On several occasions this season his most important players have talked about the problems they’re facing. The common theme is that all of them know there are serious elements missing, that they have lacked personality, that they have consistently shot themselves in the foot by only playing intensely for short periods in matches and often when Atletico already trail or are down a man .
The key characters in this parade of « Houston, we have a problem » postgame interviews include Jan Oblak and Jose Gimenez. Joao Felix saved his criticisms for an interview with a talented Irish journalist and was promptly dropped for suggesting that he knew what the central problem was. He was then reinstated when Simeone belatedly realized that the 22-year-old had seen things far more clearly than he had and that it was time to drop Luis Suarez.
Although the season isn’t yet finished, Simeone is presenting the worst key stats of his entire Atleti reign, something that would be exacerbated if they finish fifth.
Succession, when we are talking about a football dynasty, is a deeply thorny issue. Prime examples include how Liverpool handled the decline and disappearance of their « Boot Room » management team (30 years without winning the title in England), Arsenal’s tortuous attempts to restore greatness post-Arsene Wenger and, of course, the calamitous mess into which Manchester United have descended after the retirement of their greatest manager, Sir Alex Ferguson.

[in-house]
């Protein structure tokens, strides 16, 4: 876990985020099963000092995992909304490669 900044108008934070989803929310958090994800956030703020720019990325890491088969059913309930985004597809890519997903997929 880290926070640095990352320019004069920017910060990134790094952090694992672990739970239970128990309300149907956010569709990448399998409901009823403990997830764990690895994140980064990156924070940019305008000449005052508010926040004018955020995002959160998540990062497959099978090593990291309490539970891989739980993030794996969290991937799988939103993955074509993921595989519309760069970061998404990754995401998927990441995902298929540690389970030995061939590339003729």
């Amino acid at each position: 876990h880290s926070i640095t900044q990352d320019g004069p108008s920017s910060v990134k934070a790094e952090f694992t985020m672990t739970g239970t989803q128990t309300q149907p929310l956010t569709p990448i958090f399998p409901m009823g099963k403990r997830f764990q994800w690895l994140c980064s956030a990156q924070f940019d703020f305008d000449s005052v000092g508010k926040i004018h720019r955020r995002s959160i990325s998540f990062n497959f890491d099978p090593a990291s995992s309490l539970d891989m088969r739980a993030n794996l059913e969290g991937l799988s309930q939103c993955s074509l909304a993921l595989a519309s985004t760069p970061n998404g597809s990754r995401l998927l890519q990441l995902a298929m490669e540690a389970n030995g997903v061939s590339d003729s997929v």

Whenever either Simeone chooses to pursue a spell in Serie A — with Inter Milan or Lazio, one would imagine — or Atletico approach him and say, « Thanks for the memories, it’s been great, but…, » that’s the time when choosing the correct strategy for what comes next will be a vexatious, thankless task. However, there may very well be a vastly tempting, persuasive solution about to present itself.
Last weekend, Athletic Club took Atleti to the cleaners. The final scoreline was only 2-0, but it could have been a distinctly more humiliating experience for the outgoing champions. All the stats about running, pressing, sprinting and transition play were damningly in Athletic’s favor. Atlético were made to look drained, tired, flat.